If you’d like options that are not as sweet, aside from mashed potatoes you can also choose veggie purées and smoothies made of fruits or other ingredients.

Energy bar alternatives

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Bananas, pitted dates, dried figs, pitted prunes, raw or toasted nuts… these are all simple and healthy foods which you can eat either unprocessed or in a form of a bar instead, using recipes like the one you can find here or these ones. Use plastic bags to carry them with you if you do intend to eat them unprocessed. You can also carry sliced boiled potatoes.

Nutrition wise, rice cakes are an interesting option as well. This is why they are a staple in every professional cyclist’s feed bag or musette. Here you can see how to make the standard version (either sweet or savory) and how to pack them to easily eat them while on the bike.

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Among sweets, pastries and candy there is a plethora of options, either homemade or store-bought, even though most of them are actually not very “healthy”: P&B sandwiches, stroopwafels, waffles, chocolate bars (Snickers, KitKat, Mars, Bounty), cookies, etc. Make sure that whatever you choose is easy to chew and digest. The higher amounts of fat, protein and fiber they have, the slower the digestion and the carbohydrate absorption will be, which may lead to an upset stomach. Take into account high temperatures (from both your surroundings and the heat your body generates while cycling) and avoid snacks that can melt or soften too much if you keep them in your jersey.

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Savory foods such as a turkey, ham and/or cheese sandwich, pretzels, salt crackers, meat sticks, dry meats, cheese snacks (Babybel, snacking cheese portions, cheddar cut in chunks) or even a properly wrapped stuffed corn tortilla could work. Just as with sweet foods, not everything is a good option for cycling. Yes, we are burning calories and can use that as an excuse, but you have to choose your foods well and in moderation. Make sure you can digest and eat them easily, be careful so that they don’t melt and if they are not wrapped, you have to pack them properly with aluminum foil or plastic wrap to avoid getting food all over your jersey.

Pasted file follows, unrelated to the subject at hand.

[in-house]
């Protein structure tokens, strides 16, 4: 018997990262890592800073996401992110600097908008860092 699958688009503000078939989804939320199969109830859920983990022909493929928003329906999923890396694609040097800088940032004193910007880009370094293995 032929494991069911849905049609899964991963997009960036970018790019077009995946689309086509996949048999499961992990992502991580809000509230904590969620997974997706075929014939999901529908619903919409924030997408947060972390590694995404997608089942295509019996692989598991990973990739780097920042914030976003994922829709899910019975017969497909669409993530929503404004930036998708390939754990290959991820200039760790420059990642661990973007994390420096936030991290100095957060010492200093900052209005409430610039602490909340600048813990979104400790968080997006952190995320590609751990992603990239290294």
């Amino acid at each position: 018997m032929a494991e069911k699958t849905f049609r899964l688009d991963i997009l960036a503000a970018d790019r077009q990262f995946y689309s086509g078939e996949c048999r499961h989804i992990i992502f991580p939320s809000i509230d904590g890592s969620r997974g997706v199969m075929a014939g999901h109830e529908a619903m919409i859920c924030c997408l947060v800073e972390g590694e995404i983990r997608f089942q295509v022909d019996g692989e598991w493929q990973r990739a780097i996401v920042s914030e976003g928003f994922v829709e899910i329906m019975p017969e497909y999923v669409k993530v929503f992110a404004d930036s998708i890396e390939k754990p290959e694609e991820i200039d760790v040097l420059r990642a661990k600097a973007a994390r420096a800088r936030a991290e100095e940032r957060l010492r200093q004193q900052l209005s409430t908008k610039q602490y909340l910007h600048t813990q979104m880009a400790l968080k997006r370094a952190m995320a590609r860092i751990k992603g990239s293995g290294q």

Surely there are as many options as cultures surrounding food are all over the world. And if we take into account personal tastes, allergies or food intolerances, as well as each cyclist’s own knowledge of what’s good and bad for them, the only way to know if an energy bar, gel or any of the alternatives works for you is to try it yourself. Just make sure you do not choose an important event to try something out for the first time. Train your digestive system beforehand and keep in mind that most of the options here are not recommended for big sport events or competitions. When intensity, speed and pressure is part of the game, gels and bars are the best option you have and top any other of these alternatives.